20 February 2011 | Yelapa, Jalisco, Mexico
So, after a month or so of being cryogenically frozen in order to be transported into the future, the Reynolds family has finally thawed out and are back to the cruising and blogging lifestyle. What a great nap the past month has been!
Anyway, we are all very alive and well and still living on the boat in La Cruz, Mexico. After being chastised by more than one friend and blog reader, we realized we needed to get things going again. Gene’s has recently returned from about 3+ weeks of training for his new job in the states and we are all getting reunited and enjoying our time together.
As fortune would have it, Tami had to fly back to Seattle on the very day that Gene flew back into Puerto Vallarta. After 3 weeks of being apart, we were able to see each other at the airport for a few minutes at least before being separated once again. We have a close family friend who is terminally ill in the hospital at Fort Lewis and Tami needed to get home to see her one last time. She was fortunate enough to spend some quality time with her before returning home just a couple days ago. It was hard to say goodbye.
Yesterday, we re-entered the cruising lifestyle and slipped away from the relative safety of our marina for an overnight cruise to Yelapa. One of the benefits of Gene’s new job is the schedule. He works 2 weeks and then has 2 weeks off. So, during his time off, we can pretty much do whatever we want. It’s like a mini vacation every month! Anyway, Yelapa is located on the south side of Banderas Bay – a short 15 mile day-sail from La Cruz. Yelapa is a very unique little town. The land in Yelapa is owned collectively by the indigenous people, and the families there have extensive backgrounds dating back centuries. It is also home to numerous expatriates. Yelapa sits inside a small cove and is surrounded by towering lush green mountains. There is no road access to this small town; therefore, transportation is provided by water taxi, 4-wheeler, horse, or donkey. Only recently have telephone and electrical services been brought to Yelapa. The Rio El Tuito meets the bay in Yelapa and one can hike up through the town to a beautiful waterfall set against a tropical backdrop. In the warmer months, a dip in the water at the base of the cascada is well worth the walk. We didn’t get in the water, but we did take plenty of pictures.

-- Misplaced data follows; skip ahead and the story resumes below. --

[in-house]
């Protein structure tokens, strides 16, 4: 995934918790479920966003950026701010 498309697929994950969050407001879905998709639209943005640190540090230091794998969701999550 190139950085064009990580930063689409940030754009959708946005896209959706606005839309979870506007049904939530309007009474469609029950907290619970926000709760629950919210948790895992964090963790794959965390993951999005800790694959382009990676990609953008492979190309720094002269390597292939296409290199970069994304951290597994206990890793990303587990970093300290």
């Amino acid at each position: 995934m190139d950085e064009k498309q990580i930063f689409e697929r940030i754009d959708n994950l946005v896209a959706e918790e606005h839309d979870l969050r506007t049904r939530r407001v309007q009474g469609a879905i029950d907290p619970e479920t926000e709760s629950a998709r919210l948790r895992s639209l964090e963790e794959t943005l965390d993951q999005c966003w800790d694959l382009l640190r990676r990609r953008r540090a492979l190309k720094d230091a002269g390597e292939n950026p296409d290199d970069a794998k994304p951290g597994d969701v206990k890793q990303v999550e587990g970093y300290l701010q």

For 200 pesos (about $20 US), we spent the night on a mooring in the bay. The water is too deep to anchor so entrepreneurial pangueros will hurry out to meet incoming cruising boats and help them with a mooring, for a fee of course. We were able to say hello to some cruising friends of ours on sv Savannah who were moored next to us as well. The anchorage was a bit bumpy, but the visit to the town was worth it. We only stayed one night, but next time, we will be sure to enjoy the popular restaurants, the Yelapa yacht club, and the delicious pies sold by the local ladies on the beach.
The overnight trip was a nice getaway. We sailed most of the way across the bay and enjoyed being back on the water. Andiamo was able to stretch her legs and fly full sail in the warm afternoon breeze. The weather was beautiful and the sun was hot. We are counting the days until Gene’s next time off so we can explore further and further away from our home base here in La Cruz.